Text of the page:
The state charity commissioner is of the view that since the word charitable does not appear in the names of these hospitals, poor patients are often clueless whether these are charitable hospitals or not. But if "charitable" or "dharmaday" is added to the name of these hospitals, there would be no doubt in the minds of the patients wanting to get admission in these hospitals.

It is also argued that charitable hospitals get several benefits, including discounted land on long lease and subsidies in utility bills, waivers and exemptions from income tax etc., but most of them hardly pass these benefits to the needy patients.

Judicial activism
In our opinion, orders like this smack of judicial activism which means that instead of judicial restraint quasi-judicial authorities like the charity commissioner are becoming activists and are compelling or attempting to control organisations which they are only supposed to regulate within the frame-work of the law.

While the bard of Avon, William Shakespeare would have quipped that a rose by any other name would smell as sweet the charity commissioner does not seem to have taken into consideration the fact that official change in name would mean obtaining a new Permanent Account Number (PAN), changing the name in all bank accounts and with all other regulatory bodies.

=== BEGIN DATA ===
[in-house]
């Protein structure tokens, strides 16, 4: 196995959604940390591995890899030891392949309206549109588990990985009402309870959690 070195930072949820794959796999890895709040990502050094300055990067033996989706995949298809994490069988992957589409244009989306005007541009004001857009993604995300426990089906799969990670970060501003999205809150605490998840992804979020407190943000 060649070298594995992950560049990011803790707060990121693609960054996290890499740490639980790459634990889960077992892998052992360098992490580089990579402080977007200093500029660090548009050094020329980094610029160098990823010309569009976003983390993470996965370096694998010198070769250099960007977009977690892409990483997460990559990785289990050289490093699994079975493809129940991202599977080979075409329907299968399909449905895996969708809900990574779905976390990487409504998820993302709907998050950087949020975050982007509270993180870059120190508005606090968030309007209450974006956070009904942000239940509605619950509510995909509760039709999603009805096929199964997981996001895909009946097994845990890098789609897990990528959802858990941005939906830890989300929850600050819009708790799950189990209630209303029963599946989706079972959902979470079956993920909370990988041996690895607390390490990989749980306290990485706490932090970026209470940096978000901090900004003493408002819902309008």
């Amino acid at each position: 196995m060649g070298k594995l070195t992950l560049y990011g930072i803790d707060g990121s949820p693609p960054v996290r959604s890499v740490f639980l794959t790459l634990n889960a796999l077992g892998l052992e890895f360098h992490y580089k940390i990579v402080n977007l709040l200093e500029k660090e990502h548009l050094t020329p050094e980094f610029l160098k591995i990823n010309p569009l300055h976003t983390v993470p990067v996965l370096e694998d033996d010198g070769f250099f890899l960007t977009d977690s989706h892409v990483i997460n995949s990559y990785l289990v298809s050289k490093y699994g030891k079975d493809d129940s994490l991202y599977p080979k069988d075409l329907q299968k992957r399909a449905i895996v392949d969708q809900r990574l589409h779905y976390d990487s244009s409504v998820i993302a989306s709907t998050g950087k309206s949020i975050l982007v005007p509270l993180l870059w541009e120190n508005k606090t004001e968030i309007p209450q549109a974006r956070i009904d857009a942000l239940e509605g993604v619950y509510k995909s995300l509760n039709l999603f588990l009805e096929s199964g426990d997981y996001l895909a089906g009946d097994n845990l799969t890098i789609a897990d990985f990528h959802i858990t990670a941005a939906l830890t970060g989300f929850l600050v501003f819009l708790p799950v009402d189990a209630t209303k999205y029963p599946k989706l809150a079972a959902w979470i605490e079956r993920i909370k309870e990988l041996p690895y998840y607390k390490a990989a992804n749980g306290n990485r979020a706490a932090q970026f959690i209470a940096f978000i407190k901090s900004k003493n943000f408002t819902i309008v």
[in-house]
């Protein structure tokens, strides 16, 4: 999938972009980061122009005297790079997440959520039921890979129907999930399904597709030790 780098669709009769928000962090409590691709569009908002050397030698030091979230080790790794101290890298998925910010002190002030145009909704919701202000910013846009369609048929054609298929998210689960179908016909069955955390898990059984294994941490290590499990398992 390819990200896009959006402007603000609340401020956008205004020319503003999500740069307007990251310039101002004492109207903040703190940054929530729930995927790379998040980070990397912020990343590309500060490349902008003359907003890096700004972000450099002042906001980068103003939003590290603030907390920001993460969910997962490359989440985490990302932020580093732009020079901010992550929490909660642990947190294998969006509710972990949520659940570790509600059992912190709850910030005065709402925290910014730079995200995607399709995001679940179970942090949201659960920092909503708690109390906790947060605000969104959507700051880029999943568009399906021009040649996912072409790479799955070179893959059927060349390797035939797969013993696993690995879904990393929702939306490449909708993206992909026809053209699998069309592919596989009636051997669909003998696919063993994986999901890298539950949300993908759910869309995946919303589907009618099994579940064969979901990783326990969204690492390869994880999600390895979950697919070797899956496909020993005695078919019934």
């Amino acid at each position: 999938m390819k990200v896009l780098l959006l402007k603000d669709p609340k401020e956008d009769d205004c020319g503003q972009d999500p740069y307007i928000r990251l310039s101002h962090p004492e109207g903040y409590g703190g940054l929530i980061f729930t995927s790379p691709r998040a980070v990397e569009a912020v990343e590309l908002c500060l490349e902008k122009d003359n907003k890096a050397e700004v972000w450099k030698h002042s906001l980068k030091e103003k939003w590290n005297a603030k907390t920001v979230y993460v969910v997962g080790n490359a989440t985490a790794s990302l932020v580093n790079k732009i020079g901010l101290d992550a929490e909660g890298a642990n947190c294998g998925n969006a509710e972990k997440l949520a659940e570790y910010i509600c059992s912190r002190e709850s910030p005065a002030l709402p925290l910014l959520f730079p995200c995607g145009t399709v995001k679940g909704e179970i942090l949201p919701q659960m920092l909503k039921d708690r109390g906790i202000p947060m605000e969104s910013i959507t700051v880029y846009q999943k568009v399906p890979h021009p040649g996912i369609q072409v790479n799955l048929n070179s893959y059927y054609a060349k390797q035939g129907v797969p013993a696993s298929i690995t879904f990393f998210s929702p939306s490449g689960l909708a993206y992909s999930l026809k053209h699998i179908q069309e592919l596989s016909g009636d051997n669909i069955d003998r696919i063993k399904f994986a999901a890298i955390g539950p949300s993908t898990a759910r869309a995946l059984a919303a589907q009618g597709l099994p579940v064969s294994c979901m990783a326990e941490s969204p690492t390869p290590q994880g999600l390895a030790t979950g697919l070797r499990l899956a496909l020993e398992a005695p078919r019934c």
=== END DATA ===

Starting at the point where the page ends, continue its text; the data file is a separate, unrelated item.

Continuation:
Understandably, representatives of about twenty hospitals recently met Mr. Dighe and the Minister of State for Home Ranjit Patil asking them to review the directive since there are several legal hassles in officially changing the name of any institution. In our opinion, perhaps the term charitable could be added in parenthesis.

Scope of the word charity or charitable
In its widest sense, the word ‘charity’ denotes “all the good affections that men ought to bear towards each other”. 

While both the Maharashtra Public Trusts Act and the Income tax Act refer to “charitable purpose” (which includes “medical relief”), the term “charitable” is nowhere defined or explained.

It is a clearly established principle of the law of charity that a trust is not charitable unless it is directed to public benefit (unreported decision of the Bombay High Court in Appeal No.5 of 1975). Negatively, a trust is not a charitable trust if it confers only private benefits. In the case of trusts for educational purposes, the conditions of public benefit must be satisfied. A trust by a father for the education of his son is not a charity. The public element is not supplied by the fact that from that son’s education, all may benefit. But the establishment of a college or university is, beyond doubt, a charity.

Whether any particular object of a bounty falls within the definition of charity must, to a large extent, depend upon the standard of customary law and common opinion amongst the community to which the parties interested belong (Trustees of Tribunal Press vs. Commissioner of Income Tax, 66 IA. 241-A.I.R. 1939 P.C. 280-182 I.C. 882-41 BOM.L.R. 1150).